Orillia’s Champlain Monument was proposed by Mr. Charles Harold Hale, publisher of the Orillia Packet newspaper and community advocate, following a trip to Quebec and St. John, New Brunswick, where monuments to Champlain also exist in connection to those cities.
The piece was created by Mr. Vernon March of Farnborough, Kent, England, and commissioned to mark the 300th anniversary of the French explorer’s arrival to the region in 1615. The work was delayed due to the war, unveiled a decade later on July 1, 1925, in front of roughly 10,000 spectators. Dignitaries included the Honorable Rodolphe Lemieux, Speaker of the House, along with Vernon March, the sculptor, Grand Chief Ovide Sioui of the Hurons at Lorette, now the Huron-Wendat of Wendake, Chief Big Canoe, and John Bigwind of the Chippewas of Rama First Nation.
Ownership and maintenance of the monument, together with the area of land 10 feet all around upon which it sits, was transferred to the Department of Northern Affairs and National Resources in 1955.
In 2015, Parks Canada conducted a full condition assessment on the piece as a result of growing concerns associated with the steps and plinth. The current restoration project is the result of that assessment and includes repairing the staircase and plinth along with conservation work on the statues. Phase 1 and 2 have been completed and Phase 3 is underway. The foundation and staircase have been reconstructed on the original site however, reinstallation of the sculptures has been put on hold.
At its meeting held on July 19, 2018, City Council received correspondence from Parks Canada that the federal agency will be placing the project on hold after receiving concerns over the monument’s representations of Indigenous peoples raised by members of the public and by Indigenous communities. They have asked Council to establish a joint working group with key partners and stakeholders to pursue consultations and to develop a plan for the monument and surrounding park lands that presents a balanced and respectful representation both Indigenous and non-Indigenous perspectives.
Over the course of eight (8) months (from October 2018 to June 2019), the Samuel de Champlain Monument Working Group conducted extensive and inclusive consultations that involved workshops, an online questionnaire, one-on-one meetings with subject experts, and background research. Below is the Working Group’s Final Report and Recommendations, reached after careful consideration and research, and representing a consensus of its members.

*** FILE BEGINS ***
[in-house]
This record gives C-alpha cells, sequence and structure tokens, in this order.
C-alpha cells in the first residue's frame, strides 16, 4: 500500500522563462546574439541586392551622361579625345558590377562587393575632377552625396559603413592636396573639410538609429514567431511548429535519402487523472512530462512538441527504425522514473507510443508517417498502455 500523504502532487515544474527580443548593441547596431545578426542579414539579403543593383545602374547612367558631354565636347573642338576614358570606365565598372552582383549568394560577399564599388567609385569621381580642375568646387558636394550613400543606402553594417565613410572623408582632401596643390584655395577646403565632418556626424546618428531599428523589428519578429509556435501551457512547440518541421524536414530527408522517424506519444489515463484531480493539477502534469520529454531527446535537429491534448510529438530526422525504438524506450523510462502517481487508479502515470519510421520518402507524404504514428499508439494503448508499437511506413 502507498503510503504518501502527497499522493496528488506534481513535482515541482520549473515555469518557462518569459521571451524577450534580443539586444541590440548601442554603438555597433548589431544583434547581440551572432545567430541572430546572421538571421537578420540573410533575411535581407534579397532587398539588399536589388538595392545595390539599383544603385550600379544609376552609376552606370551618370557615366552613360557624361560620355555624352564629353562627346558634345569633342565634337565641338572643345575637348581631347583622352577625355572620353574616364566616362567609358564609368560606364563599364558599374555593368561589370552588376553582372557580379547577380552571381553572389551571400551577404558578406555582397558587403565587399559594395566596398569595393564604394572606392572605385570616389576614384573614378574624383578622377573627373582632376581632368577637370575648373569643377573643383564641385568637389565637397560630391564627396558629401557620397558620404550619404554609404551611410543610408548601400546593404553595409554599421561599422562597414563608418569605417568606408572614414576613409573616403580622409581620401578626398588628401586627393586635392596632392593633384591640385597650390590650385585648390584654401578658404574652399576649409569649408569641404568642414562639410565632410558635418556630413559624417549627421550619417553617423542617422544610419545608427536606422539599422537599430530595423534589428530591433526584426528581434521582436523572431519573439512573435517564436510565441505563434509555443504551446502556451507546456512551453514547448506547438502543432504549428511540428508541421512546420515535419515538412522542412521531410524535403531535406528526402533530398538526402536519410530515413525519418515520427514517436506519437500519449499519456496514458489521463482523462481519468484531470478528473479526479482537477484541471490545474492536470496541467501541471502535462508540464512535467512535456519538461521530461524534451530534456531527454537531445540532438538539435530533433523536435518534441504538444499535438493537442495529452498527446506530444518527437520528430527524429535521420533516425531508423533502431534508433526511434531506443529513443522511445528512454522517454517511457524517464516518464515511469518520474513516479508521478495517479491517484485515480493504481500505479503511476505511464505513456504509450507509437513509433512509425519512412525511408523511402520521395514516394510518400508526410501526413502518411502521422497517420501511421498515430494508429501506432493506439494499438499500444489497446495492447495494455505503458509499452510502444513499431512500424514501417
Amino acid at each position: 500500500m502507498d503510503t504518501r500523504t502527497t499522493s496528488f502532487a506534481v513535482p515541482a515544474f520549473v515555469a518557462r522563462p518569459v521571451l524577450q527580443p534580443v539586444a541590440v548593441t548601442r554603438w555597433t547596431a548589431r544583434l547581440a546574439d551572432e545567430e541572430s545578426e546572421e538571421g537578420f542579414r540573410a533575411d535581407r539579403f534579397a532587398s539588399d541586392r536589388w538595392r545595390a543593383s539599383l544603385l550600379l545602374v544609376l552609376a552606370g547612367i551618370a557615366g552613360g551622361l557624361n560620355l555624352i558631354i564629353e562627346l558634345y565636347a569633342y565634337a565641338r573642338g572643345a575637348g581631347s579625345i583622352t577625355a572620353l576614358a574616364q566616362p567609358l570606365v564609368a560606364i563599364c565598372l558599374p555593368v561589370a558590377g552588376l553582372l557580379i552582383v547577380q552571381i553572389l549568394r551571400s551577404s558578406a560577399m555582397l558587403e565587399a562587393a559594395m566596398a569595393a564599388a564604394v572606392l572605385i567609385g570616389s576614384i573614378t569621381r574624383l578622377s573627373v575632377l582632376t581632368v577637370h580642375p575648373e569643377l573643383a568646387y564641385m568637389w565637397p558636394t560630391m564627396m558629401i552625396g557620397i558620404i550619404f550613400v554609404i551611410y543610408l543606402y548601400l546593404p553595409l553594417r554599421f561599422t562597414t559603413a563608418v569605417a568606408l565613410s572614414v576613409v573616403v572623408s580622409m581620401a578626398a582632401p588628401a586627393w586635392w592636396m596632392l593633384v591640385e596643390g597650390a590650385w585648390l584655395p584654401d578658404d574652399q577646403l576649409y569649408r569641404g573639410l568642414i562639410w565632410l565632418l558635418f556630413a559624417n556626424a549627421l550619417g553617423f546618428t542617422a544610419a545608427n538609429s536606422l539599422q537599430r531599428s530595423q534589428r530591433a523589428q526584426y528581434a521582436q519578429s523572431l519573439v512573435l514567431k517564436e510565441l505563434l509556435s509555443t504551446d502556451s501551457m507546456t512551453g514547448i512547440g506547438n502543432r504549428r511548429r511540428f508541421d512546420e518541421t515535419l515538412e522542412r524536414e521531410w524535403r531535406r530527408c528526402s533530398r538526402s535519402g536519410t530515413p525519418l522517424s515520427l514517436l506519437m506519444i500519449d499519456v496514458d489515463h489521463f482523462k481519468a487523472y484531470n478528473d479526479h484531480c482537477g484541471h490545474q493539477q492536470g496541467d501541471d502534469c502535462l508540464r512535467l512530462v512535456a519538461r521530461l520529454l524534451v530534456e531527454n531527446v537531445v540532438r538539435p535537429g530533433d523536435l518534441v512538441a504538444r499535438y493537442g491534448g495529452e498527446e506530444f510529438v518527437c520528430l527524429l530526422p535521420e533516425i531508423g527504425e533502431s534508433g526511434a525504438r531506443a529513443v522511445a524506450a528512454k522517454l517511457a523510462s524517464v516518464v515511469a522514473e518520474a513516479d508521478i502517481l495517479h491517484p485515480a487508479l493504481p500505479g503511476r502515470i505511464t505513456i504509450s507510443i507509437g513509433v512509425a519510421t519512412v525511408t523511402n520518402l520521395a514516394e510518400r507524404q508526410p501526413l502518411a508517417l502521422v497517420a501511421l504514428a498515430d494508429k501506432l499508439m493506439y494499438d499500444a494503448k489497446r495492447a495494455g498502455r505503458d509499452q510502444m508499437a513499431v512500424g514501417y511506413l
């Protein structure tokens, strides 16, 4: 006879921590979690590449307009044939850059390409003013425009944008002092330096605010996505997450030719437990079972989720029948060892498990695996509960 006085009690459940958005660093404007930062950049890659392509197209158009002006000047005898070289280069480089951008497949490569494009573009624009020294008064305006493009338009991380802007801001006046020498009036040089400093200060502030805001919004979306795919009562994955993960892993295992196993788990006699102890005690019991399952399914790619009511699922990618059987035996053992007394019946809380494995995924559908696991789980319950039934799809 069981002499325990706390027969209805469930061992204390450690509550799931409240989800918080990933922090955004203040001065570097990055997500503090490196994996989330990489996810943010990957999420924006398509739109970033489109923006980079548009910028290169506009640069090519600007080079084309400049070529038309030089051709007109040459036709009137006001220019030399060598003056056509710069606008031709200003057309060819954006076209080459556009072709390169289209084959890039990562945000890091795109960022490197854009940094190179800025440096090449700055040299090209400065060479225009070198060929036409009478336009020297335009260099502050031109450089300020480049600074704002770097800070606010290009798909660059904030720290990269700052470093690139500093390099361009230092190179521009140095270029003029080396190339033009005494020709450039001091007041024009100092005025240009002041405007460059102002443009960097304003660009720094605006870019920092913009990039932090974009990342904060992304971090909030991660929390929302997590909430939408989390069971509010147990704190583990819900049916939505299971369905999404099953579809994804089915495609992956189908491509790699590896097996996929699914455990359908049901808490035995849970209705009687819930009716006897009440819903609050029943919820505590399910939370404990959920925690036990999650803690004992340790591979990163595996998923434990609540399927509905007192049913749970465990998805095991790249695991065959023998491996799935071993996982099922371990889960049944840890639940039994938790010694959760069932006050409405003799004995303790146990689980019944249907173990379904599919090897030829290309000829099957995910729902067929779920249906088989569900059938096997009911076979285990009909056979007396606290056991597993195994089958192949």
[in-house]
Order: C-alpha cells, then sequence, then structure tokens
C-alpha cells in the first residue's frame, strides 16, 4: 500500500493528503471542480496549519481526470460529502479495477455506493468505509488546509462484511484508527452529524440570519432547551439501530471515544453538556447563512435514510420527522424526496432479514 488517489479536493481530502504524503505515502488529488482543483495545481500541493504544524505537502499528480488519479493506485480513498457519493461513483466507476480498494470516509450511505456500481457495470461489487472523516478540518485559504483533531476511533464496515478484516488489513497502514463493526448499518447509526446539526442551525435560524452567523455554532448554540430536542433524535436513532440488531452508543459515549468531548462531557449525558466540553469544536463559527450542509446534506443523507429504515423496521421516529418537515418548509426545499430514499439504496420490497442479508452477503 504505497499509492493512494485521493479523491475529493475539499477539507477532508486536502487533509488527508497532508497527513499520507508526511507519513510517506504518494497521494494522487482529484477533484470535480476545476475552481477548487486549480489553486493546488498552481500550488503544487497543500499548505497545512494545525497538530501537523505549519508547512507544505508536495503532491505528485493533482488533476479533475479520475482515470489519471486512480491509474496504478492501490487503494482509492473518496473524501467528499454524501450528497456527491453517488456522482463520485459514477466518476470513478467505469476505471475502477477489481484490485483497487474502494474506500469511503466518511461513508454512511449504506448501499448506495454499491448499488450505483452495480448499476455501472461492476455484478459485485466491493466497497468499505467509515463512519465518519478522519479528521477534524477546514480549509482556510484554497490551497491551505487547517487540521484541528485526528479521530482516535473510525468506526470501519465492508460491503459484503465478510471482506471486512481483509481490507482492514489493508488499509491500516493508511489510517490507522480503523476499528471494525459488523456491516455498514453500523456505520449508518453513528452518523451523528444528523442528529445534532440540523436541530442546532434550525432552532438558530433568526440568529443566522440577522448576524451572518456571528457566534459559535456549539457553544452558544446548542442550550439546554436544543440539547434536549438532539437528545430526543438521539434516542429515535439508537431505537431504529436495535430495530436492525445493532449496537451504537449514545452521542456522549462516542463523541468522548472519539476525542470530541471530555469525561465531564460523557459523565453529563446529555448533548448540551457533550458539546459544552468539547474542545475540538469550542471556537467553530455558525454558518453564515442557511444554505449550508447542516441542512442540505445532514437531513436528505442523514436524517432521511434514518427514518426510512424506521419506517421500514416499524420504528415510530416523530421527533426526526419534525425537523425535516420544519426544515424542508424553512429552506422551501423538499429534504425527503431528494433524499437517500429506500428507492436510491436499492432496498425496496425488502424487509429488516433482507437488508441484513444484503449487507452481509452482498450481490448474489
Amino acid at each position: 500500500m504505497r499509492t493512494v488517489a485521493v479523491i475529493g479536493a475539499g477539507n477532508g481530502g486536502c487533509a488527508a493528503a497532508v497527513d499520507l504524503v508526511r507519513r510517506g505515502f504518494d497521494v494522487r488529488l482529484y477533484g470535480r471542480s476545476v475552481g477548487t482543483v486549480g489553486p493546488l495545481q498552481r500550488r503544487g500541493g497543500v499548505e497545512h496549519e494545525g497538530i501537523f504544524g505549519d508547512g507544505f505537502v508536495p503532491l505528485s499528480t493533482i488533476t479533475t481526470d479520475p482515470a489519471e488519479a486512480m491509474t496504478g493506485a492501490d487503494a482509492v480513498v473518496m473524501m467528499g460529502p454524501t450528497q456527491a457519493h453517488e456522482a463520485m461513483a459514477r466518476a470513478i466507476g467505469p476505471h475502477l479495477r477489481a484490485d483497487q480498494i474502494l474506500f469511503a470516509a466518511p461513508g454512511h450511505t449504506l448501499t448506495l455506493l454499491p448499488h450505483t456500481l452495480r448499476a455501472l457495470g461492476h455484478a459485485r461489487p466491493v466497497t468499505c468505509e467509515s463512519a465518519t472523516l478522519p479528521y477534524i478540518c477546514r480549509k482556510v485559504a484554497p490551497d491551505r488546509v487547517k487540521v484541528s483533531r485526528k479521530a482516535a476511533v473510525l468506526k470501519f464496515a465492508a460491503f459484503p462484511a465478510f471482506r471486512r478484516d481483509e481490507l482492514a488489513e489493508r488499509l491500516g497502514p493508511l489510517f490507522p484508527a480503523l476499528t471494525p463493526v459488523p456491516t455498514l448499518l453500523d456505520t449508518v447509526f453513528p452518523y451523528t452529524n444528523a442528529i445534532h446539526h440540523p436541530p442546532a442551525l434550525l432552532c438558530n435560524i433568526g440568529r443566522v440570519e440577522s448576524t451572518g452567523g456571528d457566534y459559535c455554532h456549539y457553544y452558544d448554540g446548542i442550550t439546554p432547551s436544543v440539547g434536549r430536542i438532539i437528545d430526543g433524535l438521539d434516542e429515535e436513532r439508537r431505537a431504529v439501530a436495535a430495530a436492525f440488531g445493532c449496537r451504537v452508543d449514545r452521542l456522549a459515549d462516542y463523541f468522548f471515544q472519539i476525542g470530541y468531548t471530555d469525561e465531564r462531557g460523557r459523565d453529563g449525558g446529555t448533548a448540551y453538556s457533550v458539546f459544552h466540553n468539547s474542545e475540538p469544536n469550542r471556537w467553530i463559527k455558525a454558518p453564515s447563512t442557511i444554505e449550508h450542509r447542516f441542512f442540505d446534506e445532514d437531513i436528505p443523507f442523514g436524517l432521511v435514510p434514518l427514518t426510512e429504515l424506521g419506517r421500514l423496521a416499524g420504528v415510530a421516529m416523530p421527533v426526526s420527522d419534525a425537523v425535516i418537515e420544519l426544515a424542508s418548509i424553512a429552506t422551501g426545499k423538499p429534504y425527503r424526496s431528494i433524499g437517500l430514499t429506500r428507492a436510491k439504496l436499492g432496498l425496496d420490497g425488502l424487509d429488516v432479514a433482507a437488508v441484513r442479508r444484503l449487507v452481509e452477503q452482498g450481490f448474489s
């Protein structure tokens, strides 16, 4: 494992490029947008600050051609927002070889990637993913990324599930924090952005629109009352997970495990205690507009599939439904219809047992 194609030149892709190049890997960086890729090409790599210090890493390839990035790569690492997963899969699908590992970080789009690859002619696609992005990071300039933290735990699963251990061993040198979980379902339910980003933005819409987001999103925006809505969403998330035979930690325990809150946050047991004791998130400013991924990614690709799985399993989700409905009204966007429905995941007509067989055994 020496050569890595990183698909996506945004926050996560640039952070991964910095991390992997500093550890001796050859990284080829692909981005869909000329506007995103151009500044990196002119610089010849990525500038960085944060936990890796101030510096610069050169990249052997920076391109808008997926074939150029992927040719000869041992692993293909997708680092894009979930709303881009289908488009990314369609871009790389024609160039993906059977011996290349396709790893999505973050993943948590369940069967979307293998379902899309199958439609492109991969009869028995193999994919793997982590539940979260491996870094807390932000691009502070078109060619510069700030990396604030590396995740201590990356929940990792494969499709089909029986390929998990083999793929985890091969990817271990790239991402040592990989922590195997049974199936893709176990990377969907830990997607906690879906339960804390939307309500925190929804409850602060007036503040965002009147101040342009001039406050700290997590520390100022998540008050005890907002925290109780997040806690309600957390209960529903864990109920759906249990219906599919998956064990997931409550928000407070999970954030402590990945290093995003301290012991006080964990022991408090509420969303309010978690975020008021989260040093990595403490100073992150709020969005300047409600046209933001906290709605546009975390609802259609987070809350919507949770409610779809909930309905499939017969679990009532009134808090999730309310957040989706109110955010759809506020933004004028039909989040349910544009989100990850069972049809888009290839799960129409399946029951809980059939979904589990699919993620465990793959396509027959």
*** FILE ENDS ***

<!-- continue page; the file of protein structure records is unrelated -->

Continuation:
Key recommendations include:
- That the Samuel de Champlain Monument be re-installed with only the central figure of Samuel de Champlain atop the plinth and that this installation occur immediately.
- That the First Nations figures along with the figures of the Fur Trader and Missionary be the subject of further consultation with First Nations. It is the hope of the Samuel de Champlain Monument Working Group that future work, with the aim of re-imagining their presence in the immediate vicinity of the original Monument, will result in a meaningful and concrete example of Reconciliation.
- That the text of the original Monument’s “in-set plaque” be updated so that it will honour the original intent within the context of contemporary knowledge and wisdom.
- That additional interpretive signage/pieces be developed and created with the participation of First Nations representatives to tell a historically accurate story of Samuel de Champlain and his relationship with First Nations.
The report was forwarded to Parks Canada and was endorsed in full. Steps to re-install the central figure of Samuel de Champlain will begin immediately while further consultation with stakeholders about the plaque text and the other figures will take place later this year. For more details, download Parks Canada’s news release in English or French.
- Champlain measures 12ft tall
- Champlain is dressed for court, with cloak, long boots, spurs, plumed hat and sword
- The plinth is of Benedict Stone, cast in situ, from Montreal and weighed 45 tons
- The entire monument weighed over 100 tons
- The tomahawk is an exact replica of the one in the British Museum
- The piece was budgeted at $20,000 but the delay added $14,000 to the project, primarily due to inflation of the price of bronze